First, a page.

A B.C. Supreme Court judge in Victoria on Tuesday awarded $98,794.86 in damages to a man who alleged he suffered “nervous shock” after witnessing a motorcycle strike his wife as the couple jaywalked across Victoria’s Yates Street. (Black Press Media file photo)

Husband of jaywalking couple awarded $98,000 in damages after seeing wife get hit

His wife was hit by a motorcycle as the pair crossed Victoria’s Yates Street in 2013

A Victoria man who alleged he suffered “nervous shock” after witnessing a motorcycle strike his wife as the couple jaywalked across Yates Street has been awarded almost $100,000.

The 48-year-old, Ariston Quirimit Marcena, was awarded $98,794.86 in damages in a ruling Tuesday from B.C. Supreme Court Justice Jennifer Power.

According to the ruling, Marcena’s wife was hit by a motorcycle, driven by defendant Barry Robert Thomson, while the couple attempted to cross Yates Street, just east of Cook Street, on the morning of March 20, 2013.

The two had just left a medical imaging appointment for Ms. Marcena. The husband initiated the jaywalking instead of going to the light-controlled intersection, the ruling said.

“There is no question that Mr. Marcena is partially liable for the injury he suffered,” Power wrote, highlighting his actions as negligent and in breach of B.C.’s Motor Vehicle Act.

“Nonetheless, I find that Mr. Thomson bears some liability for the accident.”

Thomson, who did not testify at trial but whose pre-trial testimony was considered by Power, had said nothing was obstructing his view down Yates Street.

Ms. Marcena, who was wearing a bright yellow sweater, and her husband managed to pass through a parking lane, a bike lane and a driving lane before she was hit. An elderly woman was crossing the area at roughly the same time and two vehicles had stopped in the right lane, with one independent witness stating the vehicles were stopped for almost a minute to allow the three pedestrians to pass.

“I conclude that there was a hazard to be seen and that Mr. Thomson either failed to see it or failed to take appropriate evasive action,” Power wrote. “Had he slowed in response to the halted vehicles in lane one, or upon seeing the Marcenas — who were there to be seen — enter the road, he could have avoided the accident.”

Power, after totalling damages at slightly more than $395,000, reached the judgment amount after assigning Thomson 25 per cent liability.

She wrote the evidence — which included opinions from two medical experts — confirmed Marcena suffered psychiatric injury as a result of the collision and that a diagnosis of major depression was tied to the crash. He has also “suffered from poor concentration, inadequate sleep, decreased energy levels, lack of motivation, headaches and forgetfulness” since the crash, and has been unable to work since 2014. His relationships with his wife and son were also impacted, Power wrote.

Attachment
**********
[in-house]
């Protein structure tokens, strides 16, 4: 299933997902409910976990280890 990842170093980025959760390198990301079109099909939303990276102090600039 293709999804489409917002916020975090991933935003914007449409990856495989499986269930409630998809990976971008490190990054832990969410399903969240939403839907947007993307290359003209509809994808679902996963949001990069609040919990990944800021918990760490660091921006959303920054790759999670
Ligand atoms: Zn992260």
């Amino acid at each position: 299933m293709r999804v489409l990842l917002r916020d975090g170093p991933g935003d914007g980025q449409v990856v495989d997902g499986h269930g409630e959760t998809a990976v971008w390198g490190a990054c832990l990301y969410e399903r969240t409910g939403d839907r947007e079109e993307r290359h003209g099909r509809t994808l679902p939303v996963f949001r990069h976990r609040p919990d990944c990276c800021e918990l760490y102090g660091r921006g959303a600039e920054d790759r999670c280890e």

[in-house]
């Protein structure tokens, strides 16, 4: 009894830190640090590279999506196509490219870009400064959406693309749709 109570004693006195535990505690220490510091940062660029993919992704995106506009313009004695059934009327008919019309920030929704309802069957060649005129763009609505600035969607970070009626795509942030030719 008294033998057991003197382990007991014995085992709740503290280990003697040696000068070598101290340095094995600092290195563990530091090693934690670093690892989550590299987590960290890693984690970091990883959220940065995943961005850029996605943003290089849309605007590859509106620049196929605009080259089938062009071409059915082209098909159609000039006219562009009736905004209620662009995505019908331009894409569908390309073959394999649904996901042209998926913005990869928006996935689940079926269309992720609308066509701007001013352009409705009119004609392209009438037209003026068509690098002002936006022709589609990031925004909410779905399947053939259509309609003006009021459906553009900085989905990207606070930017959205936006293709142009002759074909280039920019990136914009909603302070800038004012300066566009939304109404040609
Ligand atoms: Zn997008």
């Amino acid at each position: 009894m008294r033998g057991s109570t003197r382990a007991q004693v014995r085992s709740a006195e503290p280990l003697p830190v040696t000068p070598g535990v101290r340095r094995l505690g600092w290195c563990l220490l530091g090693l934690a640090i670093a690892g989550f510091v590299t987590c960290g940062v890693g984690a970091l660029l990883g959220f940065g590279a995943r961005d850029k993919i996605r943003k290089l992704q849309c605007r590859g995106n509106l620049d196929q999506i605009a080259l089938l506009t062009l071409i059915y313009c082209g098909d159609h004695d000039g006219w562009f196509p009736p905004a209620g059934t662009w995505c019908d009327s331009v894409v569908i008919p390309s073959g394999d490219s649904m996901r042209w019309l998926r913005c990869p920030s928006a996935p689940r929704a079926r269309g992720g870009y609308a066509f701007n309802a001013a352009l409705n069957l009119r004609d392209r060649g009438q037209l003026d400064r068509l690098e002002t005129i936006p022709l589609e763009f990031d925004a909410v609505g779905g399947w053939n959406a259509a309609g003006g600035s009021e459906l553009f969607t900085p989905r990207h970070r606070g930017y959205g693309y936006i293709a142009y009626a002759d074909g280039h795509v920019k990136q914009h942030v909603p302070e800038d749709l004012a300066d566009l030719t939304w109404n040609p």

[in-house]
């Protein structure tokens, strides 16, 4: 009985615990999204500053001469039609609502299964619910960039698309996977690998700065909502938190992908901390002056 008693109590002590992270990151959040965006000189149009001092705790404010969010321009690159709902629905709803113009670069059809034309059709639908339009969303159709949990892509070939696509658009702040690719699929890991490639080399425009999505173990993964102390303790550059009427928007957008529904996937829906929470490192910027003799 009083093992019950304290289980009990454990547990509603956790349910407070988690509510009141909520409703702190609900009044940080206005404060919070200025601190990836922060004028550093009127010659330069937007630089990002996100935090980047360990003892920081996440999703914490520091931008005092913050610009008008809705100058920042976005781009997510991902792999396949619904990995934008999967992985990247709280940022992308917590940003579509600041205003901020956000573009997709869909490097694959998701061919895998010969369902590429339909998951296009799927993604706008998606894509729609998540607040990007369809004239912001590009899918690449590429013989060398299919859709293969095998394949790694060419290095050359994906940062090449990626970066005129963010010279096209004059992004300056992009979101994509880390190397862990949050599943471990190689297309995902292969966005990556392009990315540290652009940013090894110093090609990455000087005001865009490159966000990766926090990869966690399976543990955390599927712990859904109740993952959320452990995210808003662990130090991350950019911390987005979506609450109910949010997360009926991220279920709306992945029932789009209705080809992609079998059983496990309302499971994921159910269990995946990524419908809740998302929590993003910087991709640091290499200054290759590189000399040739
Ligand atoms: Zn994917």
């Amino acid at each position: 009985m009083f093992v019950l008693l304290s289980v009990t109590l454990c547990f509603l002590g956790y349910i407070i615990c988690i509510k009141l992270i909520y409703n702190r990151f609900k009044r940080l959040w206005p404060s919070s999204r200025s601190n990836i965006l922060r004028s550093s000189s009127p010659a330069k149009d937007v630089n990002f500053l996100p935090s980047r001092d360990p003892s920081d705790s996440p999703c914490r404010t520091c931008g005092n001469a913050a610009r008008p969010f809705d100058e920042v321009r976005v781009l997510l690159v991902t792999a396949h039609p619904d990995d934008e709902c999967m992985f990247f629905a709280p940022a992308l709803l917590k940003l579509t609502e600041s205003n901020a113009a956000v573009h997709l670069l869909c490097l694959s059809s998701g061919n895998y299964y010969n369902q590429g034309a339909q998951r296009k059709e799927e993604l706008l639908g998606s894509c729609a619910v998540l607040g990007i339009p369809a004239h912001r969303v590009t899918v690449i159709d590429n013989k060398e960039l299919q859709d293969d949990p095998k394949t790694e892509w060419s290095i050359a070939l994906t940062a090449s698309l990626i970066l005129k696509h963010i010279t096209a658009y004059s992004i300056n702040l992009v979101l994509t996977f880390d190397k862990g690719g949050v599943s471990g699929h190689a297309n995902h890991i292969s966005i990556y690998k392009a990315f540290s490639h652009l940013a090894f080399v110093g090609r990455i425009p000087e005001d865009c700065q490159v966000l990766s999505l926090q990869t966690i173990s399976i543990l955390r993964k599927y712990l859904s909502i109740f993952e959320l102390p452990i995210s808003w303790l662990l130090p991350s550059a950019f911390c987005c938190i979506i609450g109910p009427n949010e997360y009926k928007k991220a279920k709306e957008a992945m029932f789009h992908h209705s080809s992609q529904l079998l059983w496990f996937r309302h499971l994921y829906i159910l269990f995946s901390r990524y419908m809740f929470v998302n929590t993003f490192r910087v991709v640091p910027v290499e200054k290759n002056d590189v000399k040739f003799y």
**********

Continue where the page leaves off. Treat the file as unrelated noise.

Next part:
His wife, Ms. Marcena, filed a separate action for damages, which has since settled.

READ ALSO: UPDATED: Motorcyclist seriously injured in parking lot crash near Trans-Canada Highway

READ ALSO: Jaywalkers struck Thursday morning on Quadra Street in rush hour MVI


Like us on Facebook and follow us on Twitter

Just Posted

Wildlife groups express concern animal-trap-related injuries are on the rise

Langley’s Critter Care Wildlife Society had nine cases in 2017, 15 in 2018, and 21 this year

WEATHER: Langley weekend weather forecast

A break from wet weather expected

Willowbrook gift wrap centre in Langley all for charity

Proceeds to benefit Heart and Stroke Foundation

‘Suspicious incidents’ part of reason for surveillance at Langley shooting site

Police are still on scene at an Aldergrove property where a man was shot last month

Long-serving Langley City councillor Jack Arnold dies

Arnold passed away in his sleep on Dec. 11

VIDEO: Langley’s newest high school officially opens

A brief ceremony Thursday morning allowed all the players involved in new school to celebrate

B.C. Crown corporation immune from taxation, but still might have to pay GST: Court

British Columbia Investment Management Corporation may still be on hook for GPS payments

‘He was good for the West:’ Sadness, surprise in Saskatchewan over Scheer

Saskatchewan Premier Scott Moe and his predecessor, Brad Wall, both thanked Andrew Scheer

Poll suggests travellers know little about air-passenger rights

The first set of passenger-rights rules landed in mid-July and the rest this weekend

Johnson claims Brexit mandate with new conservative majority

Conservative Party wins 365 seats in the House of Commons

‘British Columbians are paying too much’: Eby directs ICBC to delay rate application

Attorney General David Eby calls for delay in order to see how two reforms play out

VIDEO: Octopus, bald eagle battle after bird ‘bites off more than it can chew’ in B.C. waters

B.C. crew films fight between the two feisty animals in Quatsino off north Vancouver Island

Most Read